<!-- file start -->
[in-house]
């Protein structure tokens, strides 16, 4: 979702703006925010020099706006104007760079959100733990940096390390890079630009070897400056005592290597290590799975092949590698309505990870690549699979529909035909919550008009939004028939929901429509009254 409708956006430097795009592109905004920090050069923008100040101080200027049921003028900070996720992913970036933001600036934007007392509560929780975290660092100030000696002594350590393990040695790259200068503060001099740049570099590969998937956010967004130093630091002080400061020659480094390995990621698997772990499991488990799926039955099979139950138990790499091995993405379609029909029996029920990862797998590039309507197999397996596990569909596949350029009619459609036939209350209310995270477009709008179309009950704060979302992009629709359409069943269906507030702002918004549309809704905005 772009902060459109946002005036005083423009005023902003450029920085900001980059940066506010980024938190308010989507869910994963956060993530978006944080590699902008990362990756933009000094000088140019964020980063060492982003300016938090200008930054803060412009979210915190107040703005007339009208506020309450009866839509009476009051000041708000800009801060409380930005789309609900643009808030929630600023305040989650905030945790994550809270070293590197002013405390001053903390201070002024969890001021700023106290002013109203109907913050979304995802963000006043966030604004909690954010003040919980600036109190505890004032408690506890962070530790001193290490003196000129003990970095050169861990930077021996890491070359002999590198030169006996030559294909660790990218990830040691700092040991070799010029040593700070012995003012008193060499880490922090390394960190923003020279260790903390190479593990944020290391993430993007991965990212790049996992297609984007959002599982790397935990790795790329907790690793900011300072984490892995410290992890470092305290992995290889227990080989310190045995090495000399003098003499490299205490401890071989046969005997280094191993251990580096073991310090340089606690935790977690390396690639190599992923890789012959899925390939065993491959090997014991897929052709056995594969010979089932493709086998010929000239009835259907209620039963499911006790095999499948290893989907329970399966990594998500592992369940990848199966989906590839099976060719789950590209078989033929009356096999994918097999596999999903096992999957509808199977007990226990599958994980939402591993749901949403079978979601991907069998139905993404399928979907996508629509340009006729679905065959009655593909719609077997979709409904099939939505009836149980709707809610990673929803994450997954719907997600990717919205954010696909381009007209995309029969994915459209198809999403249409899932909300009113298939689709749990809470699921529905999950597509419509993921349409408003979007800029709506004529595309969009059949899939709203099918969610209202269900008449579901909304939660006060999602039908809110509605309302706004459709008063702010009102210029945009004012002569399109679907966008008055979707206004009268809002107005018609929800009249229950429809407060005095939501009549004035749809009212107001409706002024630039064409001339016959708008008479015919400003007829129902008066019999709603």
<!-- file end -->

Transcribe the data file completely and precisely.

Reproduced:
[in-house]
């Protein structure tokens, strides 16, 4: 979702703006925010020099706006104007760079959100733990940096390390890079630009070897400056005592290597290590799975092949590698309505990870690549699979529909035909919550008009939004028939929901429509009254 409708956006430097795009592109905004920090050069923008100040101080200027049921003028900070996720992913970036933001600036934007007392509560929780975290660092100030000696002594350590393990040695790259200068503060001099740049570099590969998937956010967004130093630091002080400061020659480094390995990621698997772990499991488990799926039955099979139950138990790499091995993405379609029909029996029920990862797998590039309507197999397996596990569909596949350029009619459609036939209350209310995270477009709008179309009950704060979302992009629709359409069943269906507030702002918004549309809704905005 772009902060459109946002005036005083423009005023902003450029920085900001980059940066506010980024938190308010989507869910994963956060993530978006944080590699902008990362990756933009000094000088140019964020980063060492982003300016938090200008930054803060412009979210915190107040703005007339009208506020309450009866839509009476009051000041708000800009801060409380930005789309609900643009808030929630600023305040989650905030945790994550809270070293590197002013405390001053903390201070002024969890001021700023106290002013109203109907913050979304995802963000006043966030604004909690954010003040919980600036109190505890004032408690506890962070530790001193290490003196000129003990970095050169861990930077021996890491070359002999590198030169006996030559294909660790990218990830040691700092040991070799010029040593700070012995003012008193060499880490922090390394960190923003020279260790903390190479593990944020290391993430993007991965990212790049996992297609984007959002599982790397935990790795790329907790690793900011300072984490892995410290992890470092305290992995290889227990080989310190045995090495000399003098003499490299205490401890071989046969005997280094191993251990580096073991310090340089606690935790977690390396690639190599992923890789012959899925390939065993491959090997014991897929052709056995594969010979089932493709086998010929000239009835259907209620039963499911006790095999499948290893989907329970399966990594998500592992369940990848199966989906590839099976060719789950590209078989033929009356096999994918097999596999999903096992999957509808199977007990226990599958994980939402591993749901949403079978979601991907069998139905993404399928979907996508629509340009006729679905065959009655593909719609077997979709409904099939939505009836149980709707809610990673929803994450997954719907997600990717919205954010696909381009007209995309029969994915459209198809999403249409899932909300009113298939689709749990809470699921529905999950597509419509993921349409408003979007800029709506004529595309969009059949899939709203099918969610209202269900008449579901909304939660006060999602039908809110509605309302706004459709008063702010009102210029945009004012002569399109679907966008008055979707206004009268809002107005018609929800009249229950429809407060005095939501009549004035749809009212107001409706002024630039064409001339016959708008008479015919400003007829129902008066019999709603």